Critical care resource use accounts for almost 1% of US gross domestic product and varies widely among hospitals. However, we know little about the initial decision to admit a patient to the intensive care unit (ICU).
To describe hospital ICU admitting patterns for medical patients after accounting for severity of illness on admission, we performed a retrospective cohort study of the first nonsurgical admission of 289 310 patients admitted from the emergency department or the outpatient clinic to 118 Veterans Affairs acute care hospitals between July 1, 2009, and June 30, 2010. Severity (30-day predicted mortality rate) was measured using a modified Veterans Affairs ICU score based on laboratory data and comorbidities around admission. The main outcome measure was direct admission to an ICU.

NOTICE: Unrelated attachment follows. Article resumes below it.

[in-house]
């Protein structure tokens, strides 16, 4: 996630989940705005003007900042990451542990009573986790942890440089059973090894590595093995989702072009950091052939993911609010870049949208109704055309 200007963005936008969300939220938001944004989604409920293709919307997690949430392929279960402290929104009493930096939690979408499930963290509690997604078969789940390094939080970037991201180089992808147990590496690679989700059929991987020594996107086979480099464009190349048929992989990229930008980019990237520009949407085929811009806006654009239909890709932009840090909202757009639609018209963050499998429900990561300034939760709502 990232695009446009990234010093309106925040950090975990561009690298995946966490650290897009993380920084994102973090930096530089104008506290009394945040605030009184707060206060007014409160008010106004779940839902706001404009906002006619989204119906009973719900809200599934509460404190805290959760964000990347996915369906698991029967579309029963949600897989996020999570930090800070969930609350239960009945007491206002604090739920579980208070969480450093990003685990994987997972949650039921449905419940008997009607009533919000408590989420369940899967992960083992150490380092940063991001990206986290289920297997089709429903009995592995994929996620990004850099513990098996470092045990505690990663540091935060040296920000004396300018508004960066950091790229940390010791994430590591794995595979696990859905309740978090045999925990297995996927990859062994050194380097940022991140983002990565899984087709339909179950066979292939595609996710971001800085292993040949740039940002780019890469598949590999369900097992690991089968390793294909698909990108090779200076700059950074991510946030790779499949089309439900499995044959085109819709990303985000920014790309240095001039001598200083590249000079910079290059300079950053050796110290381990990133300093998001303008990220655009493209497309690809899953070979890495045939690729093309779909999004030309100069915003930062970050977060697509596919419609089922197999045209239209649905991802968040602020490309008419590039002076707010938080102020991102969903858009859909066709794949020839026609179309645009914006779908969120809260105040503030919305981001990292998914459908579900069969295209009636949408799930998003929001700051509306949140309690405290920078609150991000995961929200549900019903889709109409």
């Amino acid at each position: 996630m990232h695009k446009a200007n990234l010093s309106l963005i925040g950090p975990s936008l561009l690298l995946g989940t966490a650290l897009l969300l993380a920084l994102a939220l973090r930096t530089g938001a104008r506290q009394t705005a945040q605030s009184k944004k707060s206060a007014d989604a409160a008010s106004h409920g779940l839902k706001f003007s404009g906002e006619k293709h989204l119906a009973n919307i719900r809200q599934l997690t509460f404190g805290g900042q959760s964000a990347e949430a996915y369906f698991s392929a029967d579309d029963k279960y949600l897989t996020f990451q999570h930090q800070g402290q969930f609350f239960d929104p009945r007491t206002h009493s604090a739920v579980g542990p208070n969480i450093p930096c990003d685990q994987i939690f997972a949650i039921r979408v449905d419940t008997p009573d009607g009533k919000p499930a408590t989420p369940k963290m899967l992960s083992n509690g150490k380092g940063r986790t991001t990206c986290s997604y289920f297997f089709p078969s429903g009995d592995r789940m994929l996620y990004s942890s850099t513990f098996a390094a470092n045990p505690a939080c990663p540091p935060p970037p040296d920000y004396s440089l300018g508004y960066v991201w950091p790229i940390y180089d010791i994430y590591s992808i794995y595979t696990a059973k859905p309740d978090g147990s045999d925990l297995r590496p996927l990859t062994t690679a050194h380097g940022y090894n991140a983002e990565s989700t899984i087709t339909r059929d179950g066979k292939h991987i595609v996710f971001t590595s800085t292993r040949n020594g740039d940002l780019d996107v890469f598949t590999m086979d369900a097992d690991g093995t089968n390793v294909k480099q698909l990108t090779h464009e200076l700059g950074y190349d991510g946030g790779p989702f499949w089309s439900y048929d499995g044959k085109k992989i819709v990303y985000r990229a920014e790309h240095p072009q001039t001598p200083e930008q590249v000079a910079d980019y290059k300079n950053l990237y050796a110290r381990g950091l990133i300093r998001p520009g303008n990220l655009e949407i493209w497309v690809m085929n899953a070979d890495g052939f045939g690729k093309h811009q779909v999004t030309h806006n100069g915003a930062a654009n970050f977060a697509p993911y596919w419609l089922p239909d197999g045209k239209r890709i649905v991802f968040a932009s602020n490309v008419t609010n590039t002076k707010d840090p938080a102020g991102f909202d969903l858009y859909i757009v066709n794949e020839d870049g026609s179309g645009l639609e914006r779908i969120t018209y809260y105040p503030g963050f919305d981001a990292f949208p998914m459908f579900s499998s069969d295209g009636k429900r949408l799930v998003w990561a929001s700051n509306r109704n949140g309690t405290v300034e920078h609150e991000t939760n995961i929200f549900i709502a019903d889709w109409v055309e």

Of the 31 555 patients (10.9%) directly admitted to the ICU, 53.2% had 30-day predicted mortality at admission of 2% or less. The rate of ICU admission for this low-risk group varied from 1.2% to 38.9%. For high-risk patients (predicted mortality >30%), ICU admission rates also varied widely. For a 1-SD increase in predicted mortality, the adjusted odds of ICU admission varied substantially across hospitals (odds ratio = 0.85-2.22). As a result, 66.1% of hospitals were in different quartiles of ICU use for low- vs high-risk patients (weighted κ = 0.50).
The proportion of low- and high-risk patients admitted to the ICU, variation in ICU admitting patterns among hospitals, and the sensitivity of hospital rankings to patient risk all likely reflect a lack of consensus about which patients most benefit from ICU admission.